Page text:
If you could take a picture of the whole world every day, what could you see?

It’s a simple question, with a fantastical, almost childlike premise. Now, a remarkable startup, Planet Labs, is working to answer it.

The brainchild of three visionary ex-NASA scientists and technologists (Will Marshall, Robbie Schingler, and Chris Boshuizen), PlanetLabs is launching the largest constellation of Earth-observing satellites in history. It has just deployed its first ‘flock’ of 28 such devices, each the size of a shoebox, from the International Space Station. Together, these microsatellites will deliver a composite picture of most of planet Earth, at a 3-to-5-meter/pixel resolution. With the vagaries of weather, a complete picture of the planet, sans-clouds, will emerge every few weeks. (The average image in Google Earth, by comparison, is 36 months old.)

The first ‘flock’ of Planet Labs satellites being released into orbit at the ISS.

Up till now, getting your hands on up-to-date, high resolution imagery of any particular location from space has been a time consuming and expensive proposition, one largely reserved for big military, governmental and commercial customers.  The focus was at the very high-end of spatial resolution (sub meter per pixel). In a classic example of Schumpeterian disruptive innovation, however, Planet Labs will now provide slightly lower-resolution, but much more frequent and accessible imagery to a much larger pool of constituencies and customers.

In that wider set of hands, Planet Labs’ data will enhance consumer Internet mapping services, enrich supply-chain monitoring and improve precision agriculture. It will also transform the way we approach global challenges like climate monitoring, environmental compliance, public health, and disaster recovery, to name just a few.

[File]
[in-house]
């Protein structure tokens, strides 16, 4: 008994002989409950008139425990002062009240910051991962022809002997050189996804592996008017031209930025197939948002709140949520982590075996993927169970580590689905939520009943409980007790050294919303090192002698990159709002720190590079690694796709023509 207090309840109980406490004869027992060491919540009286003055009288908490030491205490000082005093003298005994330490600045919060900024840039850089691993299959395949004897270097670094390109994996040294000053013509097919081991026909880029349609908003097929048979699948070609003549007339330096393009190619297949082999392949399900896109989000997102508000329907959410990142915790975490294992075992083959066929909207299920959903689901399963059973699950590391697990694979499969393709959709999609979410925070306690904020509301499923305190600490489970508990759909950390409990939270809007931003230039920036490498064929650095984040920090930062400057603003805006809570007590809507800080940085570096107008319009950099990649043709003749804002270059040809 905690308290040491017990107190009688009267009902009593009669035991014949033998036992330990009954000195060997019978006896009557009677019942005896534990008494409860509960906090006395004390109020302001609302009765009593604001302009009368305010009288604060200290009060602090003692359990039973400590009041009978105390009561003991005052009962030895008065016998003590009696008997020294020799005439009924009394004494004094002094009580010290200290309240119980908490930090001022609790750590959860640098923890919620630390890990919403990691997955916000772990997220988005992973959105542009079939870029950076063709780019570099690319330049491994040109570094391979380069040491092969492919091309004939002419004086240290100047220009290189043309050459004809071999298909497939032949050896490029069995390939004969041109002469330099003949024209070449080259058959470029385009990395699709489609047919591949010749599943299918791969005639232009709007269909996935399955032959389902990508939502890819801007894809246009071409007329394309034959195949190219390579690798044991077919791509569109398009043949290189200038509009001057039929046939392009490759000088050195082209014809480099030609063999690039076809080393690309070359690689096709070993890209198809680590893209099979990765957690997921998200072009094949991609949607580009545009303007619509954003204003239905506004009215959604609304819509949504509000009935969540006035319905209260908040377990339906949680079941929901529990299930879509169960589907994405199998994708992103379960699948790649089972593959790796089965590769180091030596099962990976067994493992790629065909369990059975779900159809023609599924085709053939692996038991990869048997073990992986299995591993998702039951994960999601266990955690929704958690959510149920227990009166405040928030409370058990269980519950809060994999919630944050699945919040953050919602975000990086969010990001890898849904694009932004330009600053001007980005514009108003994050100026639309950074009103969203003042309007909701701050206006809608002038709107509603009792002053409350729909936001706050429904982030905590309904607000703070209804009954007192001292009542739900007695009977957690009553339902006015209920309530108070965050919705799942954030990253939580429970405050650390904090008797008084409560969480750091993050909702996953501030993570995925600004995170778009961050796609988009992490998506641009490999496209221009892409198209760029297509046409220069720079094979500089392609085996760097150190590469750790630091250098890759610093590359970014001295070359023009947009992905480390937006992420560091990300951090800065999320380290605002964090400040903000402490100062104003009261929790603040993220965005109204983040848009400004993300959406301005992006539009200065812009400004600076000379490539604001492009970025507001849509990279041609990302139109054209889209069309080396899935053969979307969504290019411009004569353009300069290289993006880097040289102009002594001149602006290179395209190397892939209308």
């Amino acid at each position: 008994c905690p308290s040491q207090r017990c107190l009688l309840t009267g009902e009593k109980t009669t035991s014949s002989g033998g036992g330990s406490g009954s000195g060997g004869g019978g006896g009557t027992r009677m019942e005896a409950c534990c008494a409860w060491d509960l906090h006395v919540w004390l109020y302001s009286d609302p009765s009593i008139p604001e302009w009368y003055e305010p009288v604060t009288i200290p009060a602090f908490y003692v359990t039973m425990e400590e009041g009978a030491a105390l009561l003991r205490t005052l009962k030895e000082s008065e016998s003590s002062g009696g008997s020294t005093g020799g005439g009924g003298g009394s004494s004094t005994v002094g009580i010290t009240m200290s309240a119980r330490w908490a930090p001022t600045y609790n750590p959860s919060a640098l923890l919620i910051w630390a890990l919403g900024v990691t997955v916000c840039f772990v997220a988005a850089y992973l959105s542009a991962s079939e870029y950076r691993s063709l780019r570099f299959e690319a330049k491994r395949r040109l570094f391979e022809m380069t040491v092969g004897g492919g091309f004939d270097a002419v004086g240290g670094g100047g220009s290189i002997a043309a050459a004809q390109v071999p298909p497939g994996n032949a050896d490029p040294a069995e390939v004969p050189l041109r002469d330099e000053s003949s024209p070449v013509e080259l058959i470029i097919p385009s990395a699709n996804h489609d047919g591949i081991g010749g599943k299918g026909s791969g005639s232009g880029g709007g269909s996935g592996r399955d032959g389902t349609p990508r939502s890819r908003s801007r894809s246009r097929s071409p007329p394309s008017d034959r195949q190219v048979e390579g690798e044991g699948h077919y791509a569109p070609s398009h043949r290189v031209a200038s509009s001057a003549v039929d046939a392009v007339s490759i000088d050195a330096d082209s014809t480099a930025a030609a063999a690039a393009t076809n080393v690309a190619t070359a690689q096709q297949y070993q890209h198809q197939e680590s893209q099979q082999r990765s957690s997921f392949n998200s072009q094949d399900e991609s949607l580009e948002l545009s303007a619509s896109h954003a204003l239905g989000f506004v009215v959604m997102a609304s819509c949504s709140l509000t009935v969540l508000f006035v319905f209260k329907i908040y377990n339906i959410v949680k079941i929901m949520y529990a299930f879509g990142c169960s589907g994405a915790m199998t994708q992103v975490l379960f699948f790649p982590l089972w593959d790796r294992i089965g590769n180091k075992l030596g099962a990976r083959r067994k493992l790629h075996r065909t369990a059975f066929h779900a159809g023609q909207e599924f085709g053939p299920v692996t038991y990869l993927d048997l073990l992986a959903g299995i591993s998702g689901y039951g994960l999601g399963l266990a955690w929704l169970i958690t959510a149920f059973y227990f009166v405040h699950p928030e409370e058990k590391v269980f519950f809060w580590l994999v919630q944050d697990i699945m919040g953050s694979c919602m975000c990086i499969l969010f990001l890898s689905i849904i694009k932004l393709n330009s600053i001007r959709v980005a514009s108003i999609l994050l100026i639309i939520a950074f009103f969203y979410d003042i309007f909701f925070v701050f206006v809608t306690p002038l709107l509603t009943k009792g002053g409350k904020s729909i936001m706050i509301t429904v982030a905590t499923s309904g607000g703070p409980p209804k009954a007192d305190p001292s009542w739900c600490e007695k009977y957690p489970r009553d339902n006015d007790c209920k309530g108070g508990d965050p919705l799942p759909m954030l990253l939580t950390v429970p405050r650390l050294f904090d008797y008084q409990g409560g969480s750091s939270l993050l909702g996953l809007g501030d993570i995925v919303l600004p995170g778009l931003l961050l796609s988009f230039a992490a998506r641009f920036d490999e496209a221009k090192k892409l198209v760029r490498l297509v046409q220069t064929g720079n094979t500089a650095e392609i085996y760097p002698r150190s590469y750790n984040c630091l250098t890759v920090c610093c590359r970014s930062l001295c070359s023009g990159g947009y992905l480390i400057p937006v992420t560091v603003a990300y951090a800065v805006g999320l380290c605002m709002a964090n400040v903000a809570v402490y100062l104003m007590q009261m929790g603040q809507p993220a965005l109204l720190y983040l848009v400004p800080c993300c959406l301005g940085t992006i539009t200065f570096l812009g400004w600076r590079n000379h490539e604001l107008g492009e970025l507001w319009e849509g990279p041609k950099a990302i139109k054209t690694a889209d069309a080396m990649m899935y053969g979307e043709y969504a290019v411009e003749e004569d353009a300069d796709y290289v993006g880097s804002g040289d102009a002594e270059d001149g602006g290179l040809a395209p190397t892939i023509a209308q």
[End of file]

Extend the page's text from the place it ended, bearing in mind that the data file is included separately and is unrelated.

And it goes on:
This isn’t just about having another tool for addressing our grand challenges, however. It’s also about changing us. Making the whole planet accessible will help us see and understand how our planet works, how others live upon it, and how we’re all connected – which is the first step toward greater stewardship, empathy and engagement.

Some of the first “Doves” being prepped for orbit.

It’s not just Planet Lab’s imagery that’s disruptive – it’s also the way the company’s “Doves” (as they call their satellites) are designed and built. The company has deeply embraced agile development thinking – adopting a rapid, iterative, modular and inexpensive approach to spacecraft design. Where a traditional spacecraft might take years to plan and build, Planet Labs can assemble Doves in a matter of weeks. This highly efficient, swarming approach to design and innovation ensures that the company can continuously upgrade and improve, in much the same way that apps and websites are. (n.b. This cinches it – if you can do Agile in space, you can do it anywhere.)

Planet Labs is not only bringing a new product, but a new ethos to space. I’m thrilled to be advising the company and working with them closely in the months to come.

Image Source: Detail, Image from Dove 2, 4-26-13, Planet Labs, Inc.